Older lung cancer patients are being denied life-saving surgery, a charity has said.
Those aged 75 or over who are otherwise in good health and whose cancer has not spread are five times less likely to be given life-extending surgery than younger patients, Macmillan Cancer Support said.
England and Wales have the worst five-year lung cancer survival rates in Europe among the over 75s, a spokesman said.
The UK carries out less lung cancer surgery on older people than in other European countries, he added.
In some instances patients are assessed for treatment based on age alone and not overall fitness, the charity said.
"I just cannot comprehend why healthy older lung cancer patients are given less life-saving surgery than younger patients, despite the fact that many could survive for years afterwards," said Ciaran Devane, chief executive at Macmillan Cancer Support.
"It is deeply sad that our survival rates in this age group continue to lag behind Europe. We should not send the message to older cancer patients that it is okay to discriminate.
"If we don't take heed of these figures now, things will get worse. The UK should match the best in Europe, not the worst.
"The NHS must ensure every older patient is treated based on their overall fitness, not their chronological age."
In the run-up to the general election next year, the charity is calling on all major political parties to commit to improving cancer survival rates.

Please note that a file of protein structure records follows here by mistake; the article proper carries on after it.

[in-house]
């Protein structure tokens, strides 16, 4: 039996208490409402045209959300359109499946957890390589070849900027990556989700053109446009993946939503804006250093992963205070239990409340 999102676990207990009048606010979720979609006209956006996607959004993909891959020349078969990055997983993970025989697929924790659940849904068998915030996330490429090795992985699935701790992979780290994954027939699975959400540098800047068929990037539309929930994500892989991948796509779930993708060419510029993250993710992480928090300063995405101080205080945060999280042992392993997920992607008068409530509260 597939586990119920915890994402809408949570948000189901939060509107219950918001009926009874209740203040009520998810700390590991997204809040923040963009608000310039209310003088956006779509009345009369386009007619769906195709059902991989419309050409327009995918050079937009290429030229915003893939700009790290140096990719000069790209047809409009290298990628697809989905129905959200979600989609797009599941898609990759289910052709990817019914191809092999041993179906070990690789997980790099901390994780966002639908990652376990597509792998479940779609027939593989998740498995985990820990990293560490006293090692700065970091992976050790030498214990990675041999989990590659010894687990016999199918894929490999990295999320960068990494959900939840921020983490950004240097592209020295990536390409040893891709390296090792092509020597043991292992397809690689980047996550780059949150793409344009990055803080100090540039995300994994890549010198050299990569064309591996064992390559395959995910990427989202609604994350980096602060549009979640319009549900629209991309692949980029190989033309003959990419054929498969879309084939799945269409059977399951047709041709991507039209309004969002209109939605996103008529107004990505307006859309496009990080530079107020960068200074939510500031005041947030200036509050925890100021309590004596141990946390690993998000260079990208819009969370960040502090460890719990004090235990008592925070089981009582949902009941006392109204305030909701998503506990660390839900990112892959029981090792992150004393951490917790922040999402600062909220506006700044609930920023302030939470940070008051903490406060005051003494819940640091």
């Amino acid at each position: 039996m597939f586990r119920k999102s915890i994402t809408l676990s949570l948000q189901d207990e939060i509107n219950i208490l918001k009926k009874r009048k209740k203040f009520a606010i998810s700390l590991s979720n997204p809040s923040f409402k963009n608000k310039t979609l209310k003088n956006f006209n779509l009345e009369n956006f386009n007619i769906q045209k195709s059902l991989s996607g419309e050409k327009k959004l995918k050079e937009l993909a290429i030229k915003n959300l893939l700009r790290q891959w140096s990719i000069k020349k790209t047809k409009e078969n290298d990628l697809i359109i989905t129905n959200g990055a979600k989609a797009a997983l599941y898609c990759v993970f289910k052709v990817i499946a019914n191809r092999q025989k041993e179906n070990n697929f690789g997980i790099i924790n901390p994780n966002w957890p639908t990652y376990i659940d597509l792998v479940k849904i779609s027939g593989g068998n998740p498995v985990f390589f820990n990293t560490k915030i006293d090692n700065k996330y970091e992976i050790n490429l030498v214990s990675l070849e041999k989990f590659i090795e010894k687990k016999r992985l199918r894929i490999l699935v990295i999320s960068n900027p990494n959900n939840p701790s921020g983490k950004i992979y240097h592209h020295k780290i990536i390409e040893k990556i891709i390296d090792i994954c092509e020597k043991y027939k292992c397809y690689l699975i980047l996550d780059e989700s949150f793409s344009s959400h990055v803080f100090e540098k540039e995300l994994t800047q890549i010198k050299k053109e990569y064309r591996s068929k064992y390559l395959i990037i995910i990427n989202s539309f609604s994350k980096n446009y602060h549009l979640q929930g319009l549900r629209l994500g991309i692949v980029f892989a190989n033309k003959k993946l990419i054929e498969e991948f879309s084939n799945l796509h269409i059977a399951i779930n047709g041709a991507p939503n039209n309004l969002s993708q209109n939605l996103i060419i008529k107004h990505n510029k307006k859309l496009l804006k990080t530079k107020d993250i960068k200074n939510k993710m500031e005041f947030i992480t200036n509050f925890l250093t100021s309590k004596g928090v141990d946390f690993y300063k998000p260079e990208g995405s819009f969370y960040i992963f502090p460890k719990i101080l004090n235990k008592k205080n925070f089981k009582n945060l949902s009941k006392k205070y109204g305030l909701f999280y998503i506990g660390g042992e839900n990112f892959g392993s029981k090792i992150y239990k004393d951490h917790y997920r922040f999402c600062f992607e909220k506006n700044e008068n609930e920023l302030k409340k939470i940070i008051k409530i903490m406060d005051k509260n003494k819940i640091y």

"Otherwise we face another five-year government term of older cancer patients being let down, their lives undervalued and put at risk," Mr Devane added.
A Department of Health spokesman said: " It is shocking and wrong to deny people treatment because of their age, which is why we made it illegal in 2012. We want to lead the world in terms of cancer and, as recent figures show, there have been significant improvements in some cancer survival rates.
"However, lung cancer is the UK's biggest cancer killer and we are taking action. Our Be Clear on Cancer campaigns are helping to raise awareness, leading to more cancers being diagnosed, many at an earlier stage.
"We are investing £750 million over four years to tackle cancer so patients have the best chances of being diagnosed earlier and getting the best treatment and care available."